12 of the Most Daring Air Raids in History
12 of the Most Daring Air Raids in History

12 of the Most Daring Air Raids in History

Khalid Elhassan - October 2, 2017

12 of the Most Daring Air Raids in History
De Havilland Mosquitoes bombing Amiens prison. Military History Tours

Operation Jericho

In 1943, the Gestapo rounded up many members of the French Resistance in northern France and consigned them to the Amiens prison. Word made it out that the Germans planned to liquidate their prisoners, starting with a mass execution of over 100 Resistance and political prisoners on February 19, 1944. A precision airstrike to breach the prison’s walls and allow the inmates an opportunity for a mass jailbreak was requested, and the RAF’s Second Tactical Air Force drew up plans for Operation Jericho.

Finding the prison was easy, as it was a conspicuous building with high walls in an open area adjacent to the long and straight Albert-Amiens road. The difficulty, in pre-smart bomb days, lay in dropping bombs to blast the outer walls and kill many guards, without destroying the prison and killing too many prisoners. It was accepted that some or many prisoners would die in the bombing, but it was reasoned that they were slated for execution anyhow, and the risk of death in a breakout attempt was better odds than the certainty of execution.

Planners determined that the plane most suitable for such precision work was the de Havilland Mosquito. Poor weather kept delaying the mission, but on February 18, 1944, one day before the scheduled mass executions, it was finally now or never. Notwithstanding heavy snow and fog, eighteen Mosquitoes took off from southern England and linked up with escorting Typhoon fighters over the English Channel. Flying low, the attackers took a circuitous route until they reached the town of Albert to the northeast of Amiens, then followed the long and straight Albert-Amiens road to approach the prison from that direction.

The plan was for the leading Mosquitoes to bomb and breach the prison’s outer walls, followed by other Mosquitoes bombing the guard barracks and cafeteria. The raid was timed for lunchtime, to catch as many German guards as possible as they sat dining. The raiders arrived at noon, and dropping 500 lbs bombs with delayed fuses to allow the Mosquitoes to fly out of the blast zone before detonation, successfully breached the outer walls. Then the guardhouse was struck and destroyed, killing its occupants along with collateral damage prisoners in the vicinity. Once prisoners were observed pouring out of the breached walls, the raiders departed and flew back home.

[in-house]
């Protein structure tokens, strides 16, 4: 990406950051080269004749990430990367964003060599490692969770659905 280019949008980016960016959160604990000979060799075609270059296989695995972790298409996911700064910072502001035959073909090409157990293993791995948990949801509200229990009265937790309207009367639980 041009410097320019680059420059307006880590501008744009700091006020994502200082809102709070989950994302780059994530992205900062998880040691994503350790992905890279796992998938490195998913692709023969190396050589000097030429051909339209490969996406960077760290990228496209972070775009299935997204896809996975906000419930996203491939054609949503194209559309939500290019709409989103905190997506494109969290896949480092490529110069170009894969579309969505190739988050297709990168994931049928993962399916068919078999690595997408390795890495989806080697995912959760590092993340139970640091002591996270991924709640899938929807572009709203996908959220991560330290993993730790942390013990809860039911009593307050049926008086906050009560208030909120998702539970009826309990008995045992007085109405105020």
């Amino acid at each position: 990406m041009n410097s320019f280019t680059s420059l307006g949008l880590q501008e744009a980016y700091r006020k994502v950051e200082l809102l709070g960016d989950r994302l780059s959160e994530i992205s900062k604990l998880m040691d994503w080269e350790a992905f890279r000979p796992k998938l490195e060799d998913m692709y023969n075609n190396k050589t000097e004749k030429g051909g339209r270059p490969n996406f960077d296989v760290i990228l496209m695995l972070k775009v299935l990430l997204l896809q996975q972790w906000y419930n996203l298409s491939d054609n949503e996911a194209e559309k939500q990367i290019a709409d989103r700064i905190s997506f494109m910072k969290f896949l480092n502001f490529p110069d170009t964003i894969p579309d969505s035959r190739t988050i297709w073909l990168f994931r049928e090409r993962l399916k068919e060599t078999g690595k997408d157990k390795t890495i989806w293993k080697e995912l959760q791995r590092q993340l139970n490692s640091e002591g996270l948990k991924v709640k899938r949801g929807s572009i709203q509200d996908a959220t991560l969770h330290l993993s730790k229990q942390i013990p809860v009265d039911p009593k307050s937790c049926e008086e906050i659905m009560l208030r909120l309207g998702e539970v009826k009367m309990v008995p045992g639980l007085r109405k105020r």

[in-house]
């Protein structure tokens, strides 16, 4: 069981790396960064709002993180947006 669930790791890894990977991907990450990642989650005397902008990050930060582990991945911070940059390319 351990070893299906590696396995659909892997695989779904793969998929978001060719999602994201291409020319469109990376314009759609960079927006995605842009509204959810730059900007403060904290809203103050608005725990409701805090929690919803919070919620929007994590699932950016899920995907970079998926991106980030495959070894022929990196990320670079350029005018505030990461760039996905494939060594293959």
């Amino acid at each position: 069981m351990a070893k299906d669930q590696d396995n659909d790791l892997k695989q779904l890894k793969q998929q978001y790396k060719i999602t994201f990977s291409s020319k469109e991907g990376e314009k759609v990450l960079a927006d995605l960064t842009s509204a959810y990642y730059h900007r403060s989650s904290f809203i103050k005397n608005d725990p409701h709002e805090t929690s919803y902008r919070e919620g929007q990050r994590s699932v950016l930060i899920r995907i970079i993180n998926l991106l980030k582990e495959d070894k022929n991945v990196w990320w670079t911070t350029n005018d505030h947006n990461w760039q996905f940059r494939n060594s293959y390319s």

The mission was a tactical success, although the results were mixed: the bombing was pinpoint accurate by the standards of the day, and the walls were successfully breached, allowing the prisoners an opportunity for a jailbreak. At the cost of three Mosquitoes and two Typhoons, 50 Germans were killed, but so were 107 of the 717 prisoners. 258 prisoners did escape, but 182 were recaptured. Controversy erupted after the war when some in the Resistance disputed that they had requested the bombing. Additionally, no evidence emerged that the Germans had planned mass executions of the Amiens prisoners.

12 of the Most Daring Air Raids in History
Operation Focus. Zionism & Israel

Operation Focus

A jet fighter or bomber is among the deadliest weapons ever invented, but on the ground, it is utterly defenseless. Mivtza Moked, or Operation Focus, was the code name given the preemptive airstrikes launched by Israel to destroy the Egyptian, Syrian, and Jordanian air forces on the ground and disable their airbases at the start of the Six-Day War, on June 5, 1967. Israel’s quick victory in that war largely stemmed from the success of Operation Focus in the opening hours of the conflict.

Operation Focus was an all out attack by nearly all of Israel’s 196 warplanes. Maintaining radio silence and flying low beneath the enemy radar, the Israelis headed out westward over the Mediterranean, before turning south towards Egypt, whose air force was surprised by the sudden and simultaneous appearance of Israeli combat aircraft over 11 airfields at 7:45 AM that morning – a time chosen because the Egyptians had fallen into the habit of going on high alert at dawn to guard against surprise attack, but by 7:45 AM the alert was usually over, the airplanes had returned to their airfields, and the pilots disembarked to eat breakfast.